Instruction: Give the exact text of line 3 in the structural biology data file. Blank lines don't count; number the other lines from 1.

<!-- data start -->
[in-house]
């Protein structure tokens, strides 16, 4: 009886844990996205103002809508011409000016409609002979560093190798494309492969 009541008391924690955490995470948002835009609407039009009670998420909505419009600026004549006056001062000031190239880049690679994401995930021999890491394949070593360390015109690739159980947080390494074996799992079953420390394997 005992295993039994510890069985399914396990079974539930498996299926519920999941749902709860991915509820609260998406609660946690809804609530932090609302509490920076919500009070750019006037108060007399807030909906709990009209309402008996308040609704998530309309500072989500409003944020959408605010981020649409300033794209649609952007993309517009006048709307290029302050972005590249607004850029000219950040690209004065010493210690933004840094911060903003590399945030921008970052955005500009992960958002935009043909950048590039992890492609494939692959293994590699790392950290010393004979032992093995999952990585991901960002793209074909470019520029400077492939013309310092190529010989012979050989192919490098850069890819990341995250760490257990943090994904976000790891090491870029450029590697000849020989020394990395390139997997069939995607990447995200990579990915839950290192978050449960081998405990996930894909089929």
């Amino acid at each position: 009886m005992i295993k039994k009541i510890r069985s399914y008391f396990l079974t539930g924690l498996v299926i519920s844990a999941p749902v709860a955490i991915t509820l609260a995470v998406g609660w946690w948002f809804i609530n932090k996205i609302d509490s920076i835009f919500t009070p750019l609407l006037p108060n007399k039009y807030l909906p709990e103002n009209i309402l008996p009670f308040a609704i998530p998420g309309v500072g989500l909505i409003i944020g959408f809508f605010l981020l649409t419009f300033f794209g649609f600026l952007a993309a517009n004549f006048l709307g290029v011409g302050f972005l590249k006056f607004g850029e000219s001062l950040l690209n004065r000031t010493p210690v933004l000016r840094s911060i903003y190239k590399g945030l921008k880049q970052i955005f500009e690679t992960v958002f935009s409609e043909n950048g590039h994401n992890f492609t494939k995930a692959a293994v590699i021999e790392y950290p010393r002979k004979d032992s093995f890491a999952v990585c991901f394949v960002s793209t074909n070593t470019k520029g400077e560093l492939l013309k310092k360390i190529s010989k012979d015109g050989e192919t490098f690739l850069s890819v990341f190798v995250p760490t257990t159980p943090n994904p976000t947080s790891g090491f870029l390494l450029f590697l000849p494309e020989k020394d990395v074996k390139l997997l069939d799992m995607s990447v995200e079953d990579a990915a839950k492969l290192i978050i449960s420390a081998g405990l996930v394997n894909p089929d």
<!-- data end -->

């Amino acid at each position: 009886m005992i295993k039994k009541i510890r069985s399914y008391f396990l079974t539930g924690l498996v299926i519920s844990a999941p749902v709860a955490i991915t509820l609260a995470v998406g609660w946690w948002f809804i609530n932090k996205i609302d509490s920076i835009f919500t009070p750019l609407l006037p108060n007399k039009y807030l909906p709990e103002n009209i309402l008996p009670f308040a609704i998530p998420g309309v500072g989500l909505i409003i944020g959408f809508f605010l981020l649409t419009f300033f794209g649609f600026l952007a993309a517009n004549f006048l709307g290029v011409g302050f972005l590249k006056f607004g850029e000219s001062l950040l690209n004065r000031t010493p210690v933004l000016r840094s911060i903003y190239k590399g945030l921008k880049q970052i955005f500009e690679t992960v958002f935009s409609e043909n950048g590039h994401n992890f492609t494939k995930a692959a293994v590699i021999e790392y950290p010393r002979k004979d032992s093995f890491a999952v990585c991901f394949v960002s793209t074909n070593t470019k520029g400077e560093l492939l013309k310092k360390i190529s010989k012979d015109g050989e192919t490098f690739l850069s890819v990341f190798v995250p760490t257990t159980p943090n994904p976000t947080s790891g090491f870029l390494l450029f590697l000849p494309e020989k020394d990395v074996k390139l997997l069939d799992m995607s990447v995200e079953d990579a990915a839950k492969l290192i978050i449960s420390a081998g405990l996930v394997n894909p089929d």